Adventure Time 8×23 Review: “Skyhooks II”
Where we left off, Betty decided to go AWOL, leaving Finn to be zombified by the candy people, while absconding on the magic carpet with Ice King and the elemental jewels. What’s her real plan, and how will Ooo be restored? It’s time for Elements to come to a close in “Skyhooks II”.
Ice King is pretty distressed about abandoning Finn, and it really does put into relief how much he’s developed since the early days of seasons one and two. Back then, he cared about nothing but kidnapping princesses in a vague attempt to restore his lost love. Now Betty is the kidnapper with that exact same aim. Her intent: create a portal to the past, prevent Simon from ever putting on the crown, and rewrite the timeline entirely.
Betty’s actions here are really interesting to analyze, because we find ourselves wondering — how much of this is Betty’s “true” personality? If she had never been overcome by Magic Man’s powers (and by extension, his ‘madness and sadness’), would she have been driven to the lengths she was here? And ultimately, does it even matter? At this point, that is a fundamental part of her personality, as essential to her as Ice King now is to Simon.
Which seems to be the point. “This Simon guy sounds cool, but I’m Ice King.” Betty could have changed the past, but how many beings would she have erased from existence out of her selfish desire to have Simon back? And judging by the fearful looks that Prismo and Cosmic Owl exchanged, tampering with such a fundamental figure in Ooo’s history could have had terrible consequences — let’s not forget how Farmworld turned out. Ultimately, she’s taken to stand judgement in front of her predecessor, the ex-Magic Man, and we can’t help but wonder what punishment is in store for her.
Thankfully, the key to saving Ooo from the elemental chaos was never Betty, but someone else entirely — Lumpy Space Princess.
The reason LSP is resistant to the elemental transformations, is turns out, is because she is made of the fifth element, lumps — the ‘lattice of the elements’, the glue that holds all these different forces together. She’s effectively the ‘spirit’ equivalent in this ridiculous made-up system.
It took a little while for me to figure out how this works thematically — but weirdly enough, it does work. Each of the elements corresponds to an emotion or state of mind, and each of them being something necessary for a healthy personality. Candy: innocent happiness. Ice: sadness. Slime: recklessness and conformity. Fire: anger. However, we also have to repress these emotions and keep them in check to be able to function.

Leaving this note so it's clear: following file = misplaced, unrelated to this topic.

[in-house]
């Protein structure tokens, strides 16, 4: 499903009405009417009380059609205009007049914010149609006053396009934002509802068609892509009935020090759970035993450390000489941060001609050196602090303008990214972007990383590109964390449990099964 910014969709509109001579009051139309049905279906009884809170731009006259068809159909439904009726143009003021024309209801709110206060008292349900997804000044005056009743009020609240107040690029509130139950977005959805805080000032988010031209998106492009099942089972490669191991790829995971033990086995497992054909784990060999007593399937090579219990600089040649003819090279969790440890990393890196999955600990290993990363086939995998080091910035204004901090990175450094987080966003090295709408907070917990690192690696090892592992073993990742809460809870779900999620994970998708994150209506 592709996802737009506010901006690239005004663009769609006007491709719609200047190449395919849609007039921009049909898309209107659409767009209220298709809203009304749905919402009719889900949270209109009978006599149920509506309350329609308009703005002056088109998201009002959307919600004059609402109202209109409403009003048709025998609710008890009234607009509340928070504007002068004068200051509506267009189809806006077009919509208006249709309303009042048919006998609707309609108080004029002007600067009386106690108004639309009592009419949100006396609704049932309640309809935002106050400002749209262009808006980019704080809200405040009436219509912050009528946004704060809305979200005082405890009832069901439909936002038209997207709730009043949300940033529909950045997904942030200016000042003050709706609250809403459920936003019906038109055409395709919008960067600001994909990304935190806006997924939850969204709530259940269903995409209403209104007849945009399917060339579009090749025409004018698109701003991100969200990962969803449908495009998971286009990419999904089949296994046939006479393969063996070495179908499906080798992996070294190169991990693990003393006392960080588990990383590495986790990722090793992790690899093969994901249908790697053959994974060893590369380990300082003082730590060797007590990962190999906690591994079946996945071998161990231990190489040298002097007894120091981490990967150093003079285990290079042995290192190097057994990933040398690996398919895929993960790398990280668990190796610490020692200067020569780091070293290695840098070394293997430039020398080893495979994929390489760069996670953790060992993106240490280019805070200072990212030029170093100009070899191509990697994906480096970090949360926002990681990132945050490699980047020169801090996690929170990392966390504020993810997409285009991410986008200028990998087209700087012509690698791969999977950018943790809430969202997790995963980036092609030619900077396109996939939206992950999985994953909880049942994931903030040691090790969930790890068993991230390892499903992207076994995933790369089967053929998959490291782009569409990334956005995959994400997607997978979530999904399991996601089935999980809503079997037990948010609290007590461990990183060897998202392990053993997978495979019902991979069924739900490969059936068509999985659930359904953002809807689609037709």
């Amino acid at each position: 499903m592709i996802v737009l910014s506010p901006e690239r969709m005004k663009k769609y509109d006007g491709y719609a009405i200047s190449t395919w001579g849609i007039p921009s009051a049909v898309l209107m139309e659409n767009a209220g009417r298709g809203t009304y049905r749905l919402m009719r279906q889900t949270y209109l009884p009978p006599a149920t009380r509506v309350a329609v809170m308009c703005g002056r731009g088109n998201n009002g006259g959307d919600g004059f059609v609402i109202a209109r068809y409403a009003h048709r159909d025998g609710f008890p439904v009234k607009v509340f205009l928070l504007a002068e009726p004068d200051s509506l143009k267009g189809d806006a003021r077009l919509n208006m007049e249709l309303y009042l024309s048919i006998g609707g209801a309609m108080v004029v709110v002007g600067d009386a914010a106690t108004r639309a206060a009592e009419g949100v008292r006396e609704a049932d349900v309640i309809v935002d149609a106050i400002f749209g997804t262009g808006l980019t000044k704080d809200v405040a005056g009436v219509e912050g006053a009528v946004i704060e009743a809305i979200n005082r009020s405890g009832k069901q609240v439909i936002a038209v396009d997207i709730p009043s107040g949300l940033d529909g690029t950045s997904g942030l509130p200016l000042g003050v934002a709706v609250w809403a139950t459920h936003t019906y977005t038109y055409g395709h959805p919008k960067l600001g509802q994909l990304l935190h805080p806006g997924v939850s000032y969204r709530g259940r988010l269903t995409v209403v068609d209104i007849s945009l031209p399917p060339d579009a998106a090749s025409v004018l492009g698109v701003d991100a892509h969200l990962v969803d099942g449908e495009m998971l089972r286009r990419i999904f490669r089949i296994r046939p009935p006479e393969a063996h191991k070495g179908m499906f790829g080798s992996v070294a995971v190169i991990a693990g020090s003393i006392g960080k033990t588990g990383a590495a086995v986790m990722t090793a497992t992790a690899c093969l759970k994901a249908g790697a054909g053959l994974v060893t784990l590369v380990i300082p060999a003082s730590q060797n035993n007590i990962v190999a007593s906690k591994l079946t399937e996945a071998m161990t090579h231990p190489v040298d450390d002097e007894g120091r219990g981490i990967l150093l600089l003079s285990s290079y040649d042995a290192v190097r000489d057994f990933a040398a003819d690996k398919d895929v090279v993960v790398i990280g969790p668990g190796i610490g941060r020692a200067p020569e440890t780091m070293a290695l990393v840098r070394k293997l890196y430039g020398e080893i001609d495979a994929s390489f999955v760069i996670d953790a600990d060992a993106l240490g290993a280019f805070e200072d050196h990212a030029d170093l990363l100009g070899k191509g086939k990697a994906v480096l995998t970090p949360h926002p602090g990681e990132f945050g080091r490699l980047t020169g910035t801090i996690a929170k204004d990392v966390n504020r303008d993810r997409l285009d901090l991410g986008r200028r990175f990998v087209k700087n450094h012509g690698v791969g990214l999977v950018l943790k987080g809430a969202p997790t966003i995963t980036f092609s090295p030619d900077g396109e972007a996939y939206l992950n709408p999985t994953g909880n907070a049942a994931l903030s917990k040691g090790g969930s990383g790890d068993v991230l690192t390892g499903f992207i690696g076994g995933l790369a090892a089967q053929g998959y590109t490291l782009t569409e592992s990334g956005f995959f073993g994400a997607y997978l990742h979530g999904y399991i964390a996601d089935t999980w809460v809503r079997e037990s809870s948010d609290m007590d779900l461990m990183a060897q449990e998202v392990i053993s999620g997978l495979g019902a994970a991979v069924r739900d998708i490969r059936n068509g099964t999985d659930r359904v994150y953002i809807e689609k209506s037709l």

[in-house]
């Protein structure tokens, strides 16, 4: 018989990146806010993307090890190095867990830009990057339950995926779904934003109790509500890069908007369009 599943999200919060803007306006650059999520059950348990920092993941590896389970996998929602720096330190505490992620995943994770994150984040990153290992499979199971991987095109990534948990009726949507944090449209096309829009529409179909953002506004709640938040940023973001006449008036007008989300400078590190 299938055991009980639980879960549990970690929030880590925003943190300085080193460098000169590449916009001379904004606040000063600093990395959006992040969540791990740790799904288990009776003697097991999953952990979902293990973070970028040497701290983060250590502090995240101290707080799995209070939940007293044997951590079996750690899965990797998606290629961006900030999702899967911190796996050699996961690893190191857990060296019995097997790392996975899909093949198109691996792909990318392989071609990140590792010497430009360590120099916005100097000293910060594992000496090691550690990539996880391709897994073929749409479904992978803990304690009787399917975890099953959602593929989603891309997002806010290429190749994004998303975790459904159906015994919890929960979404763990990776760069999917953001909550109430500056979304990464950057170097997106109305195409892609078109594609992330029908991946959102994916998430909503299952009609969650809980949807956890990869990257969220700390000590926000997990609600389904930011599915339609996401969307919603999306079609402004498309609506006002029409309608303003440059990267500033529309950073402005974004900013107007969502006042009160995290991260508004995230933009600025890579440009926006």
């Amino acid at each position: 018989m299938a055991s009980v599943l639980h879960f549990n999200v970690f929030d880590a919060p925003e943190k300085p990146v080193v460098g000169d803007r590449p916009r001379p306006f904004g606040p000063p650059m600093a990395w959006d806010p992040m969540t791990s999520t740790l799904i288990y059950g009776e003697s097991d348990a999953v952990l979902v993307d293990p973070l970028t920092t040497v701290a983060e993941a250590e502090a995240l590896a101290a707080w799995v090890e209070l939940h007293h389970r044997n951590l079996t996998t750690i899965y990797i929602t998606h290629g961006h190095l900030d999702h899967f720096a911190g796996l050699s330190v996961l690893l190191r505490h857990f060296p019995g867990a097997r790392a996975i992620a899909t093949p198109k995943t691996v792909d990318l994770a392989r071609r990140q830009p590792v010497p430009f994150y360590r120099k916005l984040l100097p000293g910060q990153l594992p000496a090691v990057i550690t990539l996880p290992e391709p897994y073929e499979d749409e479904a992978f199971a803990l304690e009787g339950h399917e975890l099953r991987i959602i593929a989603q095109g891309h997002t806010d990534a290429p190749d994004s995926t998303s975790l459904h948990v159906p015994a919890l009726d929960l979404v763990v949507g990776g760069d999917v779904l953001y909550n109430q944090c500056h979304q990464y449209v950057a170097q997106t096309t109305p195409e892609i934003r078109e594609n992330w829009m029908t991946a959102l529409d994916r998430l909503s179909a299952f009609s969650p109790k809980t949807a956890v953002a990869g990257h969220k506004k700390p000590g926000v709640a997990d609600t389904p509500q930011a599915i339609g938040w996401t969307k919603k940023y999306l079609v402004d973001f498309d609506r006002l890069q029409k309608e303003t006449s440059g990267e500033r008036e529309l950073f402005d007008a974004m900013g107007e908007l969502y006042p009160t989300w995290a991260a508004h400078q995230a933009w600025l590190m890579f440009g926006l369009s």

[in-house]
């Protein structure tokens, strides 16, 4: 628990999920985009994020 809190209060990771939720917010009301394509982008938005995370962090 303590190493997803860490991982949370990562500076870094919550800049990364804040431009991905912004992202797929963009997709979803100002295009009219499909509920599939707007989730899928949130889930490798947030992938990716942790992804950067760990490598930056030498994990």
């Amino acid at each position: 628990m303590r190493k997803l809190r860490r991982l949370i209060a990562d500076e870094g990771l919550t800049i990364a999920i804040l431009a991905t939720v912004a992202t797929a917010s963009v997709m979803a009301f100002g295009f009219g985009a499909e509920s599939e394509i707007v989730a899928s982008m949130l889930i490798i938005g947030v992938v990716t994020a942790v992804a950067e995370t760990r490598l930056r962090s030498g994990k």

Or, as she so summarily put it, “People don’t tell me what to do, I tell them what to do.”
The force of her lumpiness allows her to revert all of Ooo to the way it is meant to be. Fire Princess, Marceline, PB and the Candy Kingdom gather around her to thank them for saving them, and she slumps to the ground exhausted, knowing she’s a hero.
For all that so much was wrapped up, Adventure Time still leaves a few loose threads and questions to be answered. In the end, Patience St. Pym noped out. Gotta wonder: does this mark her true exit from the show? It’s very in-character, and having ancient evils waiting to be unleashed is a hallmark of this world, but I kind of hope we get a little more resolution to her. Just a chance for her to acknowledge the harm she did and maybe have a chance of showing she learned her lesson. Meanwhile, Sweetpea regrew his second horn, which may be innocent, or may be an omen of things to come. One of ice jewels fell out of its crown before Ice King hastily shoved it back in, which may have repercussions for him. And of course: Jake returned from slime assimilation in the monstrous form of his shape-shifting, biological mother.
It’s more than a little unsettling to behold, and even Finn is uncomfortable at first sight. But in the end, it doesn’t matter what Jake looks like. Finn embraces him, knowing that whatever else, they’re best brothers.
Author: Laura B
Lover of fantasy and science fiction, fascinated in how they impact the real world. Professional writer and science communicator.
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